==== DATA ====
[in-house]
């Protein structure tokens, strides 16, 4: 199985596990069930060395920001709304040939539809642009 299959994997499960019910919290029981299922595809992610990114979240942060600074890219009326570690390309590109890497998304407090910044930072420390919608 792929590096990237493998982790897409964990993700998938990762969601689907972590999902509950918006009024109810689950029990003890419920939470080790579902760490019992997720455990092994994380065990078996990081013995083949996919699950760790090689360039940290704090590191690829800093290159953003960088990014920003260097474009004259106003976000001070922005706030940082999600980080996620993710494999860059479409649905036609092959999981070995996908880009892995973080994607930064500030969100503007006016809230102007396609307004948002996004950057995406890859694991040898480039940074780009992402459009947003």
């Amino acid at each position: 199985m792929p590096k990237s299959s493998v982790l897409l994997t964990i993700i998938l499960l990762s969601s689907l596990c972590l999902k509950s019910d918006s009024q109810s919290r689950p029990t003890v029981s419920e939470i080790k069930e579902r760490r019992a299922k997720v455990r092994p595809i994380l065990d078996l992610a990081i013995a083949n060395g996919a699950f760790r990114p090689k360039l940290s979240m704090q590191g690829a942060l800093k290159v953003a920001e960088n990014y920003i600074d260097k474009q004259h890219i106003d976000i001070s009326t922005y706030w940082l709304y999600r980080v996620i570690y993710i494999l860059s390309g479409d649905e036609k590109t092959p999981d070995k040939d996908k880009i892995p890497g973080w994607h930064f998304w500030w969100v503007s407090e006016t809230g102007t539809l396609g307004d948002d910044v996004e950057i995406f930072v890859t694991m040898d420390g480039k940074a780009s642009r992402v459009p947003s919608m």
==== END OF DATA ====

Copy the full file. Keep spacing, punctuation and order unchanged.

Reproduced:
[in-house]
């Protein structure tokens, strides 16, 4: 199985596990069930060395920001709304040939539809642009 299959994997499960019910919290029981299922595809992610990114979240942060600074890219009326570690390309590109890497998304407090910044930072420390919608 792929590096990237493998982790897409964990993700998938990762969601689907972590999902509950918006009024109810689950029990003890419920939470080790579902760490019992997720455990092994994380065990078996990081013995083949996919699950760790090689360039940290704090590191690829800093290159953003960088990014920003260097474009004259106003976000001070922005706030940082999600980080996620993710494999860059479409649905036609092959999981070995996908880009892995973080994607930064500030969100503007006016809230102007396609307004948002996004950057995406890859694991040898480039940074780009992402459009947003």
């Amino acid at each position: 199985m792929p590096k990237s299959s493998v982790l897409l994997t964990i993700i998938l499960l990762s969601s689907l596990c972590l999902k509950s019910d918006s009024q109810s919290r689950p029990t003890v029981s419920e939470i080790k069930e579902r760490r019992a299922k997720v455990r092994p595809i994380l065990d078996l992610a990081i013995a083949n060395g996919a699950f760790r990114p090689k360039l940290s979240m704090q590191g690829a942060l800093k290159v953003a920001e960088n990014y920003i600074d260097k474009q004259h890219i106003d976000i001070s009326t922005y706030w940082l709304y999600r980080v996620i570690y993710i494999l860059s390309g479409d649905e036609k590109t092959p999981d070995k040939d996908k880009i892995p890497g973080w994607h930064f998304w500030w969100v503007s407090e006016t809230g102007t539809l396609g307004d948002d910044v996004e950057i995406f930072v890859t694991m040898d420390g480039k940074a780009s642009r992402v459009p947003s919608m």